Talking with some of the women who are part of the Geek Girl community in Myanmar has been interesting and rewarding in equal parts.Through them we had a better understanding about how technology is empowering women in Myanmar.
And of course… it is always a pleasure to meet other geeks along the way ?
The Role of Women in Myanmar
I think it’s better that you listen yourselves what our interviewees tell us firsthand about being a women in Myanmar and the role of technology.
First of all we had to say that Myanmar is developing rapidly, but there are areas more developed than others. In general, and to summarize what they have told us, women are still a step behind men. In the traditional and religious families, it’s where it is most noticeable.
This discrimination is mainly notice in education, families prefer to educate men because someday they will be the head of the family. While women will “only” be the housewives who supports men.
“Geek is the New Chick”
Under this slogan, this group of women seek to inspire and motivate the next wave of professional women related to technology in Myanmar. A goal that they describe as simple, but from my point of view it is not. They do not play only the role of inspiring women, also promoting and encouraging a change in mentality.
So what started as a Facebook group in September 2014, soon gained traction and by October of the same year it was launched as an official community at the Connected Women’s Conference. The first week they were 50 women. Today they are more than 800 members on Facebook.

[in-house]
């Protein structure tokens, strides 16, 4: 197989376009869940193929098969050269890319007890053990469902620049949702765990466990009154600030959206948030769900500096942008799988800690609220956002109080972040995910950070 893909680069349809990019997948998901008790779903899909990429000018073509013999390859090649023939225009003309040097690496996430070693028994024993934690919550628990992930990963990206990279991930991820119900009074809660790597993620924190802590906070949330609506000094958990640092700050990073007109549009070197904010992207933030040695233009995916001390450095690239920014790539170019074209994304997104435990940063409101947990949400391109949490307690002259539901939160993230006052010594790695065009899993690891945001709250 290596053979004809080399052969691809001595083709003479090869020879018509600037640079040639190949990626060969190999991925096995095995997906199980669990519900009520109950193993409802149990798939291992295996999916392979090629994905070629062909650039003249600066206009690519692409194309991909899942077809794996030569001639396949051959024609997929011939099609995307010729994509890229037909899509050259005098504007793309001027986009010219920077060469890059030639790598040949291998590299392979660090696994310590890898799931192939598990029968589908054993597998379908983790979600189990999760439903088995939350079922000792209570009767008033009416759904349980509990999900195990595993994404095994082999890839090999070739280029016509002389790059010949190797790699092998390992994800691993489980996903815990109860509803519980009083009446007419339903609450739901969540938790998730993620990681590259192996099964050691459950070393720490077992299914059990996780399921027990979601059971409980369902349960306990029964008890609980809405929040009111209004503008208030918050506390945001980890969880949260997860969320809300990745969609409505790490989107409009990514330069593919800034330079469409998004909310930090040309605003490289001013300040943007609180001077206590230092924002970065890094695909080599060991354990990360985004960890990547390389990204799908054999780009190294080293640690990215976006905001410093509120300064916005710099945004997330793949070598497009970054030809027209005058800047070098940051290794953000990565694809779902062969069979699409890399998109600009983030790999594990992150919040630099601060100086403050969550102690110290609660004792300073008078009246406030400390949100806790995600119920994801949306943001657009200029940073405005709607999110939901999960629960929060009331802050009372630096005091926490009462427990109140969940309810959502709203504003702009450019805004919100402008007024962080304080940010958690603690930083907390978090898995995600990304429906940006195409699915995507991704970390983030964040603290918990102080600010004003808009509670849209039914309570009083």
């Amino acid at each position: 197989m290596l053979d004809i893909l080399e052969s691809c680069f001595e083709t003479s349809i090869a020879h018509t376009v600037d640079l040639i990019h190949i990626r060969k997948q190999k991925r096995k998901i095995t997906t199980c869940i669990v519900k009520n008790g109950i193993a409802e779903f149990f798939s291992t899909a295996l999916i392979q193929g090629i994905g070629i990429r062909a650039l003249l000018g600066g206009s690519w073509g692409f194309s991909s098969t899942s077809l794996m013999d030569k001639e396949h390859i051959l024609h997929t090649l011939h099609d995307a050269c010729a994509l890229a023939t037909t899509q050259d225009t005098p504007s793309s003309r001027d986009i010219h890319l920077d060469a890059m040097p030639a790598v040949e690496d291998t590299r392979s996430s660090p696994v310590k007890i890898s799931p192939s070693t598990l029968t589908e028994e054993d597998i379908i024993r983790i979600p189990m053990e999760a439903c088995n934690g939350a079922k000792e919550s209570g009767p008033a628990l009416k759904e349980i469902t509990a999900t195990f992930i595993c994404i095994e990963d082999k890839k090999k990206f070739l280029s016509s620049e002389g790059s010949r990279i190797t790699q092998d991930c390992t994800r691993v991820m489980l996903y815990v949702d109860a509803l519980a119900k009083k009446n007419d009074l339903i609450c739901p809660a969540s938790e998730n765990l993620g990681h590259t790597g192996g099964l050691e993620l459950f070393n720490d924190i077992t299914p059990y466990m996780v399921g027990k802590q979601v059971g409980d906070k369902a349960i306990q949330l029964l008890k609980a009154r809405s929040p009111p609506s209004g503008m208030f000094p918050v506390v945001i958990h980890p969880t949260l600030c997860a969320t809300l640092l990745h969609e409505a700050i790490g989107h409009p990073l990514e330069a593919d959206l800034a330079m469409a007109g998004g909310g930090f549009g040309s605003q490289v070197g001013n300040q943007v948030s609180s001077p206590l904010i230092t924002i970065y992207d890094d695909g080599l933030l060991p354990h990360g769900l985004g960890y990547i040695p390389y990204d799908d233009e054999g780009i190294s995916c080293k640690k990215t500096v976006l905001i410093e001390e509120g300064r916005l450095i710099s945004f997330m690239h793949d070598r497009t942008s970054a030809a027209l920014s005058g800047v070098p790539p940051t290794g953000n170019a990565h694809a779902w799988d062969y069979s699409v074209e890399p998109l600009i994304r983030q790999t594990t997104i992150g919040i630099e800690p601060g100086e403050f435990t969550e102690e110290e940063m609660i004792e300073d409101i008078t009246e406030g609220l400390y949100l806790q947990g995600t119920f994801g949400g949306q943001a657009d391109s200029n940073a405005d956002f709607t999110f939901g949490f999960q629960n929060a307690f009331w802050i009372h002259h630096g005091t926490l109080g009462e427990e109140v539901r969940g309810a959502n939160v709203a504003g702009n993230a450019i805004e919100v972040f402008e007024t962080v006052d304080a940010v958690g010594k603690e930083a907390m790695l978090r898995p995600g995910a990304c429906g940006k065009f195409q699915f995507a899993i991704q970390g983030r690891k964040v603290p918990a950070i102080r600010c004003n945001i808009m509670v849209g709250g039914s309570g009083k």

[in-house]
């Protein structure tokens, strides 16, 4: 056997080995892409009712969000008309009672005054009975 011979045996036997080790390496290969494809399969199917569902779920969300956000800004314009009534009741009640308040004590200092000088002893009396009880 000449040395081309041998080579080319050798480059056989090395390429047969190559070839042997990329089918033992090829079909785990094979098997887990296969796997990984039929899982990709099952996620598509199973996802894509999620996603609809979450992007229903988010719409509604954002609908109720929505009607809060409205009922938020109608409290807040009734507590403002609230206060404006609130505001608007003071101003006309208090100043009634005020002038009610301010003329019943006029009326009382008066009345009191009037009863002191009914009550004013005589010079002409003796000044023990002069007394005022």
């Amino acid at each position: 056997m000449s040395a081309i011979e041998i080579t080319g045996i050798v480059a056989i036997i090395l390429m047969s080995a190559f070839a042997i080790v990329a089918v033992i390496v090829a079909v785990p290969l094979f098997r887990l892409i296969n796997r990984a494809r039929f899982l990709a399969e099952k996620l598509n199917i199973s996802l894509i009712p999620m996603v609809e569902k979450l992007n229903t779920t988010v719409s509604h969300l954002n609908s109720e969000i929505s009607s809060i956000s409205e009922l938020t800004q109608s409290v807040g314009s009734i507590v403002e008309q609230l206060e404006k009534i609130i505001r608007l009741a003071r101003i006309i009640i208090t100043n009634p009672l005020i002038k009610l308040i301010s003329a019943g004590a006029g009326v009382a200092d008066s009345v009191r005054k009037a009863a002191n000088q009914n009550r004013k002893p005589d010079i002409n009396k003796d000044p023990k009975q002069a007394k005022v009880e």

Inspiration and Leadership
Although there are only a few women working in technology-related management positions, this is a rare situation. And this is one of the main objectives of these girls.
“We will work better, harder and we will increase the presence of women in management positions. I’ll be one of them and will motivate others to participate in the (technological) leadership of our country “- Honey Mya Win, CEO & Co-Founder of Technoholic
As the founder of Geek Girls Myanmar, Sandi Sein Thein, said to us “men have also worked to be in these positions, but they started before”. Now, these women are working hard to change the statistics.